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In an essay published recently in The Guardian, award winning author of Homegoing Yaa Gyasi talks about her “writing space.”

The essay opens with a story about her ordering a desk that never arrived. After a number of frustrating customer service calls and an hour of tears and trying to figure out why the absence of the desk bothered her so much, she came to the realization that a big part of being a writer is having what might appear to some as an irrational connection to certain objects, spaces, or habits. Every writer’s life is defined by certain “irrational bargaining and ritualizing,” as she calls, that inspire creativity. For her, it’s all about her “writing space” and the things, such as the desk, that make this space a sanctuary. 

It is a beautiful essay, written with a lot of heart and honesty. It has lots teachable moments for the aspiring writing, some of which we have compiled for you. 

Enjoy!

1. The irrational bargaining of a writer. Gyasi describes a very relatable dilemma for every writer:

“I write a sentence. I read it aloud. I delete the sentence. I look at the clock and wonder if it’s too early to think about lunch. I tell myself that, if I can make it to 300 words, I can break for lunch. I write another sentence. This one I might like. If I’m lucky it leads to a second sentence. I think: “What’s the point of this? Is anyone truly happy?”

We’ve all been there! Picking apart your sentences, rewarding yourself for getting to a marker you’ve made for yourself, then inevitably starting from scratch. She even included the mini existential spiral that comes with this innate writer’s perfectionism.

2. Balancing the work that comes with writing/being a writer. As many ‘how-to’s’ there might be on how to balance work, life, and sifting through a plethora of emails on the daily, it will never feel manageable or convenient to do so. Ever.

3. Secret superstitions. It may seem minor from the outside looking in, but all the books Gyasi sits on her desk are important contributors to the energy of her successful writing. You cross your fingers during airplane take offs, some keep books on their desks for good luck. Don’t judge.

4. The sanctuary that is your “writer’s space”. Gyasi defensively mentions her “writer’s space” and how vital it is in her creative process. Some, fortunately enough, don’t need a physical writer’s space and just need to be in the headspace to write. This is why some writers just aren’t always able to write in hotel rooms or airplanes, (as Gyasi bemoans). Sometimes your writer’s space is a special dungeon.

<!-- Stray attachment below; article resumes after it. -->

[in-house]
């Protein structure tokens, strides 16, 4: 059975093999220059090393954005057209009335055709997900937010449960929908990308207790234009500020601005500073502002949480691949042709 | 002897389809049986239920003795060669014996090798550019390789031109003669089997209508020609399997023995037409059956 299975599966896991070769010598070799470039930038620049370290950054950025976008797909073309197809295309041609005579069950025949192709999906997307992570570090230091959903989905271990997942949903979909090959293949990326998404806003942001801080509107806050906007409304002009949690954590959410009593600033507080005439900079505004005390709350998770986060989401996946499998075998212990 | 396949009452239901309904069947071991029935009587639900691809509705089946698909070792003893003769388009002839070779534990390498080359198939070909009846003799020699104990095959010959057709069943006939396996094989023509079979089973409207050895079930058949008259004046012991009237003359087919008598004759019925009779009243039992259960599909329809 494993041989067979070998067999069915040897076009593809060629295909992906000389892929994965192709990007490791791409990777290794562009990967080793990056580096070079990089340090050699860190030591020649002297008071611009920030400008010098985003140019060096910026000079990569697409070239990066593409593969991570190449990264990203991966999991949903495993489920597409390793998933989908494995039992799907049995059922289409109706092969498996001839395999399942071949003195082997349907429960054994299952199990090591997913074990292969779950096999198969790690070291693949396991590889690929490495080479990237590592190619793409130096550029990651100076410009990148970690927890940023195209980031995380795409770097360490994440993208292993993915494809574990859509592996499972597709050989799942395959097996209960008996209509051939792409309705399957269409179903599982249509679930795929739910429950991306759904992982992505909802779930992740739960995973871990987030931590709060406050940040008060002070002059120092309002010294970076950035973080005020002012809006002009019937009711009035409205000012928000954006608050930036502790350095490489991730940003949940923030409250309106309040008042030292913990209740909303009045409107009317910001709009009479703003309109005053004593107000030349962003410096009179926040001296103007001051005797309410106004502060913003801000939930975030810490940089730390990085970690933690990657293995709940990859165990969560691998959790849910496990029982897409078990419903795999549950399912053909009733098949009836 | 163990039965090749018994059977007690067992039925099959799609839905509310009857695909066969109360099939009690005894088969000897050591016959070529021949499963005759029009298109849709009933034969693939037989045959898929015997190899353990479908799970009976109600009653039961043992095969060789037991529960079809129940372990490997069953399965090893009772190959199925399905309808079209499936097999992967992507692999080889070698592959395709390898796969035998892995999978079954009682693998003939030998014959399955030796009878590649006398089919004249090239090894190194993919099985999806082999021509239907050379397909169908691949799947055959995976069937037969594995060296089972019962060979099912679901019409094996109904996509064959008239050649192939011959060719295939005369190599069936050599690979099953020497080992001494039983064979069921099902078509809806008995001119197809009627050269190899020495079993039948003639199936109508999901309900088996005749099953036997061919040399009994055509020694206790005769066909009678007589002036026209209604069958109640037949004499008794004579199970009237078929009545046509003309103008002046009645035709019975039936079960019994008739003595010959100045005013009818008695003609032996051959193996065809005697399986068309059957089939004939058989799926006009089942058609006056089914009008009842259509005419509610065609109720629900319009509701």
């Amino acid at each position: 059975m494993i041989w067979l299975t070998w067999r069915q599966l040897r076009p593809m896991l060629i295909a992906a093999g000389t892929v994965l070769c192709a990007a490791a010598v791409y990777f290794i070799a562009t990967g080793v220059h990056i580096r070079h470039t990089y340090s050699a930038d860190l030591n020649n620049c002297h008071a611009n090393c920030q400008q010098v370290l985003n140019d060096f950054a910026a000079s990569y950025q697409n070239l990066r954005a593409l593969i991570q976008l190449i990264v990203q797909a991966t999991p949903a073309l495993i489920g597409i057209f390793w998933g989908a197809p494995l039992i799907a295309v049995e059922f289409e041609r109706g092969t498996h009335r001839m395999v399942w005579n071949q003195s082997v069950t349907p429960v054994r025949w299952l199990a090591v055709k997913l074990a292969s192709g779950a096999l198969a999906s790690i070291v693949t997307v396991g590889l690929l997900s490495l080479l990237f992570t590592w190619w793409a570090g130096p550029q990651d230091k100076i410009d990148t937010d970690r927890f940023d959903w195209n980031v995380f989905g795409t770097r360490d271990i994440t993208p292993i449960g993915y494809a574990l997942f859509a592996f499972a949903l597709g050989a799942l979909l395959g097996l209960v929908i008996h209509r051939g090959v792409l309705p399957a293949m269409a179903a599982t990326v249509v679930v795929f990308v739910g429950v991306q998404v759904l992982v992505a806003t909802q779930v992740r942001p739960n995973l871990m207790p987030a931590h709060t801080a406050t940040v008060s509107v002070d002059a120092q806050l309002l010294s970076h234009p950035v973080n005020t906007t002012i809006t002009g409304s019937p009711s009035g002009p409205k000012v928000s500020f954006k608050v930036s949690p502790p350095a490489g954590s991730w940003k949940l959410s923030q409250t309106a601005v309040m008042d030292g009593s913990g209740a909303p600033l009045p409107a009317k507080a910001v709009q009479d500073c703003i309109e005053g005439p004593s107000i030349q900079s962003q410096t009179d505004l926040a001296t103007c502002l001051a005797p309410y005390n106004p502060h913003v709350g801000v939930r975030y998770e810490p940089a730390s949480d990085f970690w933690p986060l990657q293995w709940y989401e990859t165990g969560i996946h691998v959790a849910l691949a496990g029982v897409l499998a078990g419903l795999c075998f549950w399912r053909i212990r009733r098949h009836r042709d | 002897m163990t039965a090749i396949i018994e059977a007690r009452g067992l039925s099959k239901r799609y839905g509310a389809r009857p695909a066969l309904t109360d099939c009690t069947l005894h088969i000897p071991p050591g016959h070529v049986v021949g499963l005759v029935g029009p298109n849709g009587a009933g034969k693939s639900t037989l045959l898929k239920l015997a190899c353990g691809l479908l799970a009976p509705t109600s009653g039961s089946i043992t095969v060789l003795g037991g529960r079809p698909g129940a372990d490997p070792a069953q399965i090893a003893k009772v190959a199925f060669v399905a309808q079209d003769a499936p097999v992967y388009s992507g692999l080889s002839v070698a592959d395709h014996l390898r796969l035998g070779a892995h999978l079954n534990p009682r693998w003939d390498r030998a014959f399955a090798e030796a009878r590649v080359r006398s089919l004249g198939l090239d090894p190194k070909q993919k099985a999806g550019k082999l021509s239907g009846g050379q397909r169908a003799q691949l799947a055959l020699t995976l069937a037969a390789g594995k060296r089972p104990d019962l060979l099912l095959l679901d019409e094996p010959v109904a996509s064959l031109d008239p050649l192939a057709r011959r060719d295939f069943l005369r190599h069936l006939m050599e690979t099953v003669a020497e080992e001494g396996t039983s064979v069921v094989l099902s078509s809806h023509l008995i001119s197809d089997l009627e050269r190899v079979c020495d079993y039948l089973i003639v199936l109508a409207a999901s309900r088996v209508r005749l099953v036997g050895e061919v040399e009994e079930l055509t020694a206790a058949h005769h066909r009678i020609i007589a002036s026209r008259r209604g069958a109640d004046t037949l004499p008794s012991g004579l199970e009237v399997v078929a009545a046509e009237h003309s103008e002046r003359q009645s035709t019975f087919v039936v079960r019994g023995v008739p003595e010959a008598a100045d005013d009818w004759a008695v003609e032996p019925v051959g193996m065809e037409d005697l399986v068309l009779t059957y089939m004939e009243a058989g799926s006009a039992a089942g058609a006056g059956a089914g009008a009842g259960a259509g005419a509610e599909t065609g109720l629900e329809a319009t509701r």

5. The Writing Well.

“So much of my writing day feels like well-digging. Sometimes I dig 200ft down before coming back up, dry. Every day I search for water.”

This was just as comforting to read as it was true. Many times, even for the award winning writers, you will come back up dry while digging for the perfect words. But we must still search, persistently.

Read the full essay here.

 

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Post image by John Midgley via bookcritic.org

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3 Responses to “5 Take-aways from Yaa Gyasi’s Essay on Writing and Space” Subscribe

  1. Williams 2017/12/04 at 12:13 #

    This article was amazing! Very inspiring not only for creative writers but for those who are in school constantly writing essays (psy majors included!) very well written!

  2. Joanne 2018/03/25 at 23:53 #

    Bookmarking the Gyaasi article to read. The excerpts are very relatable… though over the years I’ve been able to write anywhere (so not so much with the sacred space).

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I hold a doctorate in English from Duke University and recently joined the Marquette University English faculty as an Assistant Professor. I love teaching African fiction and contemporary British novels. Brittle Paper is the virtual space/station where I play and experiment with ideas on how to reinvent African fiction and literary culture.

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